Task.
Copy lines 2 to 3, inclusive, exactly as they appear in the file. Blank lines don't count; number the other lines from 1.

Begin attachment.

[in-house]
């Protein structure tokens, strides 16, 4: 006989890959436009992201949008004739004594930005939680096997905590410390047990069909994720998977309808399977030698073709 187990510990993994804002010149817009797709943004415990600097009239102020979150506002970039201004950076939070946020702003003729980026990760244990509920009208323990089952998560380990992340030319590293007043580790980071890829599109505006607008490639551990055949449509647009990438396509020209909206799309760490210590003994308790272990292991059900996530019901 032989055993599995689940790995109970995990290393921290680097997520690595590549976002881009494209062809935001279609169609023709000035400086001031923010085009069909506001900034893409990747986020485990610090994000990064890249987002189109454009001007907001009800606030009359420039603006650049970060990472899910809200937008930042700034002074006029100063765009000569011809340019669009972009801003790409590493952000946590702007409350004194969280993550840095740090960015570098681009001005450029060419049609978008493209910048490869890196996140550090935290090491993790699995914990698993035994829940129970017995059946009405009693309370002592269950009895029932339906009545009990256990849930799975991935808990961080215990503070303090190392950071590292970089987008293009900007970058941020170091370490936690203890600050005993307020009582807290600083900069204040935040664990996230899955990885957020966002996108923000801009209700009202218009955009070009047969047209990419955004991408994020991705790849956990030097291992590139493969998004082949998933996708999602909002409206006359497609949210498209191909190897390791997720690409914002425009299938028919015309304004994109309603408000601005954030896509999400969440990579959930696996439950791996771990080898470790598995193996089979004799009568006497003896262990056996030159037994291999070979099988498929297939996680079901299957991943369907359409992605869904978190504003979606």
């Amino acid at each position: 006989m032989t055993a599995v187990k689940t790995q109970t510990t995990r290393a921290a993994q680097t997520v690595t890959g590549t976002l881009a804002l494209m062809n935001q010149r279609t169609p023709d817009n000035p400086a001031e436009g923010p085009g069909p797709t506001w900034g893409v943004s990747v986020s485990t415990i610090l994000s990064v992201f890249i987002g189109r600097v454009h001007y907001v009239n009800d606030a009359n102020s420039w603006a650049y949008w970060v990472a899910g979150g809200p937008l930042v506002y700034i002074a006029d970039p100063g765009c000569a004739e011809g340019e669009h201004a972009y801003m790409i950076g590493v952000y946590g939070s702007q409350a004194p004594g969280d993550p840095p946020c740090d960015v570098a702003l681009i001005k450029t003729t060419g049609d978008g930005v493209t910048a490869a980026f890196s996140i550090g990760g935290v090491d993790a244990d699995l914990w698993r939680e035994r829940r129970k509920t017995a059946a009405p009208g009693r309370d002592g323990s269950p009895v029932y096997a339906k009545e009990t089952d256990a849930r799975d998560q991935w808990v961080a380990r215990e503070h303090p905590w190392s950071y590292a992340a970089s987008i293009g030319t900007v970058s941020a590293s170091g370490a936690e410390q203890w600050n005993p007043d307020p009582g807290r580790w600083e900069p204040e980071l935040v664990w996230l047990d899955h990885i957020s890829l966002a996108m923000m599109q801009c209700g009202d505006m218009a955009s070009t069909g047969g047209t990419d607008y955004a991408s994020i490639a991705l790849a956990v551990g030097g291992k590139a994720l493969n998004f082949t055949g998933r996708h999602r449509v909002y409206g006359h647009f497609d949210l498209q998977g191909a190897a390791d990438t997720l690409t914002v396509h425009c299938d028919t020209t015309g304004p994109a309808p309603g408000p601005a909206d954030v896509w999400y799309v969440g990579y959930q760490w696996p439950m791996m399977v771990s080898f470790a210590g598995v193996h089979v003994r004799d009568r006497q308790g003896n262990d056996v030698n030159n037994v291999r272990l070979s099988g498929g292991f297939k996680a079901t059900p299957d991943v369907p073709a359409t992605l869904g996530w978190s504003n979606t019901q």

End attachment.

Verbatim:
């Protein structure tokens, strides 16, 4: 006989890959436009992201949008004739004594930005939680096997905590410390047990069909994720998977309808399977030698073709 187990510990993994804002010149817009797709943004415990600097009239102020979150506002970039201004950076939070946020702003003729980026990760244990509920009208323990089952998560380990992340030319590293007043580790980071890829599109505006607008490639551990055949449509647009990438396509020209909206799309760490210590003994308790272990292991059900996530019901 032989055993599995689940790995109970995990290393921290680097997520690595590549976002881009494209062809935001279609169609023709000035400086001031923010085009069909506001900034893409990747986020485990610090994000990064890249987002189109454009001007907001009800606030009359420039603006650049970060990472899910809200937008930042700034002074006029100063765009000569011809340019669009972009801003790409590493952000946590702007409350004194969280993550840095740090960015570098681009001005450029060419049609978008493209910048490869890196996140550090935290090491993790699995914990698993035994829940129970017995059946009405009693309370002592269950009895029932339906009545009990256990849930799975991935808990961080215990503070303090190392950071590292970089987008293009900007970058941020170091370490936690203890600050005993307020009582807290600083900069204040935040664990996230899955990885957020966002996108923000801009209700009202218009955009070009047969047209990419955004991408994020991705790849956990030097291992590139493969998004082949998933996708999602909002409206006359497609949210498209191909190897390791997720690409914002425009299938028919015309304004994109309603408000601005954030896509999400969440990579959930696996439950791996771990080898470790598995193996089979004799009568006497003896262990056996030159037994291999070979099988498929297939996680079901299957991943369907359409992605869904978190504003979606």
């Amino acid at each position: 006989m032989t055993a599995v187990k689940t790995q109970t510990t995990r290393a921290a993994q680097t997520v690595t890959g590549t976002l881009a804002l494209m062809n935001q010149r279609t169609p023709d817009n000035p400086a001031e436009g923010p085009g069909p797709t506001w900034g893409v943004s990747v986020s485990t415990i610090l994000s990064v992201f890249i987002g189109r600097v454009h001007y907001v009239n009800d606030a009359n102020s420039w603006a650049y949008w970060v990472a899910g979150g809200p937008l930042v506002y700034i002074a006029d970039p100063g765009c000569a004739e011809g340019e669009h201004a972009y801003m790409i950076g590493v952000y946590g939070s702007q409350a004194p004594g969280d993550p840095p946020c740090d960015v570098a702003l681009i001005k450029t003729t060419g049609d978008g930005v493209t910048a490869a980026f890196s996140i550090g990760g935290v090491d993790a244990d699995l914990w698993r939680e035994r829940r129970k509920t017995a059946a009405p009208g009693r309370d002592g323990s269950p009895v029932y096997a339906k009545e009990t089952d256990a849930r799975d998560q991935w808990v961080a380990r215990e503070h303090p905590w190392s950071y590292a992340a970089s987008i293009g030319t900007v970058s941020a590293s170091g370490a936690e410390q203890w600050n005993p007043d307020p009582g807290r580790w600083e900069p204040e980071l935040v664990w996230l047990d899955h990885i957020s890829l966002a996108m923000m599109q801009c209700g009202d505006m218009a955009s070009t069909g047969g047209t990419d607008y955004a991408s994020i490639a991705l790849a956990v551990g030097g291992k590139a994720l493969n998004f082949t055949g998933r996708h999602r449509v909002y409206g006359h647009f497609d949210l498209q998977g191909a190897a390791d990438t997720l690409t914002v396509h425009c299938d028919t020209t015309g304004p994109a309808p309603g408000p601005a909206d954030v896509w999400y799309v969440g990579y959930q760490w696996p439950m791996m399977v771990s080898f470790a210590g598995v193996h089979v003994r004799d009568r006497q308790g003896n262990d056996v030698n030159n037994v291999r272990l070979s099988g498929g292991f297939k996680a079901t059900p299957d991943v369907p073709a359409t992605l869904g996530w978190s504003n979606t019901q």